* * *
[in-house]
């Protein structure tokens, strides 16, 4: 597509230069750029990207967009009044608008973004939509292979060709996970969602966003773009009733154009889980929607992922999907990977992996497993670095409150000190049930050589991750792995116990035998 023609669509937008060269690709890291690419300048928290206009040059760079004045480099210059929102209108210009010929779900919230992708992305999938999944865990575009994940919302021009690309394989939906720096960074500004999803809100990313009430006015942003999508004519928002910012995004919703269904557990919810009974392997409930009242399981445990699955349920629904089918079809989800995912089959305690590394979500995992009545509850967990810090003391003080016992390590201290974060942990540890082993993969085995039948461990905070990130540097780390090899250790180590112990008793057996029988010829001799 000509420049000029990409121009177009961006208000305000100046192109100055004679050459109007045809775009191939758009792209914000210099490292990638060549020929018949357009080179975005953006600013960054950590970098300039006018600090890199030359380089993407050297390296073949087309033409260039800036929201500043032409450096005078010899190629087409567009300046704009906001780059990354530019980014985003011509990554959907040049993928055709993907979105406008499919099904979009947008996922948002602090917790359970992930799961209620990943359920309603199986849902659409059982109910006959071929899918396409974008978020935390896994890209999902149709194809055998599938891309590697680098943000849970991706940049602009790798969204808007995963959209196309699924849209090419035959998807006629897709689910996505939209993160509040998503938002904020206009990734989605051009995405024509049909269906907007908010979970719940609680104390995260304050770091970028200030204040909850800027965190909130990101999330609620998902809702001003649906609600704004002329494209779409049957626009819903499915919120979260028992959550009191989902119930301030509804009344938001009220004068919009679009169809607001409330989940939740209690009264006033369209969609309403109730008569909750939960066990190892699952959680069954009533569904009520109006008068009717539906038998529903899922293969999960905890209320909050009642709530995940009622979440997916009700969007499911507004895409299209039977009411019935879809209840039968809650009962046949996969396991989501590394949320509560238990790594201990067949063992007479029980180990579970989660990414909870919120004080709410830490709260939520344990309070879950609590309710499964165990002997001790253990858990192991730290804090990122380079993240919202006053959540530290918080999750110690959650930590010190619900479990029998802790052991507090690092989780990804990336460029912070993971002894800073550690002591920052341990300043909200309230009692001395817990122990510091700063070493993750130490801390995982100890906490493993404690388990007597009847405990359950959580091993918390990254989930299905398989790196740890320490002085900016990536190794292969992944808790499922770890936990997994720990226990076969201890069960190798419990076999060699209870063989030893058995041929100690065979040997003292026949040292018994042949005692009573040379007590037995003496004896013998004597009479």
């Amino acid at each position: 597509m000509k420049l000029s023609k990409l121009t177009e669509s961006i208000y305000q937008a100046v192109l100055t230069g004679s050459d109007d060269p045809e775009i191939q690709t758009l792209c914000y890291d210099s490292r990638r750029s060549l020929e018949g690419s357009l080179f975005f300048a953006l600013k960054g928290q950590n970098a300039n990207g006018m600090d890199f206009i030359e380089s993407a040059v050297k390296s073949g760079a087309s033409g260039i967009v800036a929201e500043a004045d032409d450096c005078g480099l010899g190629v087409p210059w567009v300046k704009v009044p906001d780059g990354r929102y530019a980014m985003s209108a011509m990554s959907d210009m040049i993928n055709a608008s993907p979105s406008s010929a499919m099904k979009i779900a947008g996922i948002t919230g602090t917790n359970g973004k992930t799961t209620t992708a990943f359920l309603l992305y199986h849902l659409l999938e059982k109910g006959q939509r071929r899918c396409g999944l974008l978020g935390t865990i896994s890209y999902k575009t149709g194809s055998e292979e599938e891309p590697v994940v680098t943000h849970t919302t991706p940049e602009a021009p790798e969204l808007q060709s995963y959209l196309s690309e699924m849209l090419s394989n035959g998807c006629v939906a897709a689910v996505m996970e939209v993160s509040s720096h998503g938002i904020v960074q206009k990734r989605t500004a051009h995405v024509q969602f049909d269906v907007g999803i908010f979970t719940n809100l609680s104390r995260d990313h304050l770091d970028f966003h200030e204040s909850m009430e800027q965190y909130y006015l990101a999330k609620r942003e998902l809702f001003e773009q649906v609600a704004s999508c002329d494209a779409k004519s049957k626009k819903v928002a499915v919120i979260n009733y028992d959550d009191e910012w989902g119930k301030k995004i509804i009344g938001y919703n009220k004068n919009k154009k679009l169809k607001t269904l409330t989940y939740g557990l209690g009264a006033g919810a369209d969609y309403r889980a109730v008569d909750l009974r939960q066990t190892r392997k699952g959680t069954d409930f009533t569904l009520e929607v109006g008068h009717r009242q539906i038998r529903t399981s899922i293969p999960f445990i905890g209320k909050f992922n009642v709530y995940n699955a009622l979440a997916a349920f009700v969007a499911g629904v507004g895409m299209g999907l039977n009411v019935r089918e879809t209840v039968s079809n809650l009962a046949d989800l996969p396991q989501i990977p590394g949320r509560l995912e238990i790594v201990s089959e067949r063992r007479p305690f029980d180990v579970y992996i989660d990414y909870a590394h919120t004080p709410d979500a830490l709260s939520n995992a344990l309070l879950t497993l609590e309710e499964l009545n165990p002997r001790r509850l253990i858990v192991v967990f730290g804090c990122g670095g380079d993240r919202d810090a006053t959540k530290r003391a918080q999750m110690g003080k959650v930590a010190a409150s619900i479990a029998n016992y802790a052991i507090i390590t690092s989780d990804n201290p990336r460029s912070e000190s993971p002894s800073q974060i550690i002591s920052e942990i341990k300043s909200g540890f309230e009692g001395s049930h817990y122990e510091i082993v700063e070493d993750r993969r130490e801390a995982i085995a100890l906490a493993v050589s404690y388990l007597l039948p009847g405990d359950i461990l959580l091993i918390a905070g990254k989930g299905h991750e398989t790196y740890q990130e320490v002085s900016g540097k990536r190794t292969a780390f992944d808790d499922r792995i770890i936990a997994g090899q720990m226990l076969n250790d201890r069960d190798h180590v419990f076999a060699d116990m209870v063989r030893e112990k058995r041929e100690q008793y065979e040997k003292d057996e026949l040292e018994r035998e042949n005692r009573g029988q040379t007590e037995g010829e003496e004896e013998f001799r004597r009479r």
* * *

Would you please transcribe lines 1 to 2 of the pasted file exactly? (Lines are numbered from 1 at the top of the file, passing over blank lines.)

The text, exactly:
[in-house]
């Protein structure tokens, strides 16, 4: 597509230069750029990207967009009044608008973004939509292979060709996970969602966003773009009733154009889980929607992922999907990977992996497993670095409150000190049930050589991750792995116990035998 023609669509937008060269690709890291690419300048928290206009040059760079004045480099210059929102209108210009010929779900919230992708992305999938999944865990575009994940919302021009690309394989939906720096960074500004999803809100990313009430006015942003999508004519928002910012995004919703269904557990919810009974392997409930009242399981445990699955349920629904089918079809989800995912089959305690590394979500995992009545509850967990810090003391003080016992390590201290974060942990540890082993993969085995039948461990905070990130540097780390090899250790180590112990008793057996029988010829001799 000509420049000029990409121009177009961006208000305000100046192109100055004679050459109007045809775009191939758009792209914000210099490292990638060549020929018949357009080179975005953006600013960054950590970098300039006018600090890199030359380089993407050297390296073949087309033409260039800036929201500043032409450096005078010899190629087409567009300046704009906001780059990354530019980014985003011509990554959907040049993928055709993907979105406008499919099904979009947008996922948002602090917790359970992930799961209620990943359920309603199986849902659409059982109910006959071929899918396409974008978020935390896994890209999902149709194809055998599938891309590697680098943000849970991706940049602009790798969204808007995963959209196309699924849209090419035959998807006629897709689910996505939209993160509040998503938002904020206009990734989605051009995405024509049909269906907007908010979970719940609680104390995260304050770091970028200030204040909850800027965190909130990101999330609620998902809702001003649906609600704004002329494209779409049957626009819903499915919120979260028992959550009191989902119930301030509804009344938001009220004068919009679009169809607001409330989940939740209690009264006033369209969609309403109730008569909750939960066990190892699952959680069954009533569904009520109006008068009717539906038998529903899922293969999960905890209320909050009642709530995940009622979440997916009700969007499911507004895409299209039977009411019935879809209840039968809650009962046949996969396991989501590394949320509560238990790594201990067949063992007479029980180990579970989660990414909870919120004080709410830490709260939520344990309070879950609590309710499964165990002997001790253990858990192991730290804090990122380079993240919202006053959540530290918080999750110690959650930590010190619900479990029998802790052991507090690092989780990804990336460029912070993971002894800073550690002591920052341990300043909200309230009692001395817990122990510091700063070493993750130490801390995982100890906490493993404690388990007597009847405990359950959580091993918390990254989930299905398989790196740890320490002085900016990536190794292969992944808790499922770890936990997994720990226990076969201890069960190798419990076999060699209870063989030893058995041929100690065979040997003292026949040292018994042949005692009573040379007590037995003496004896013998004597009479």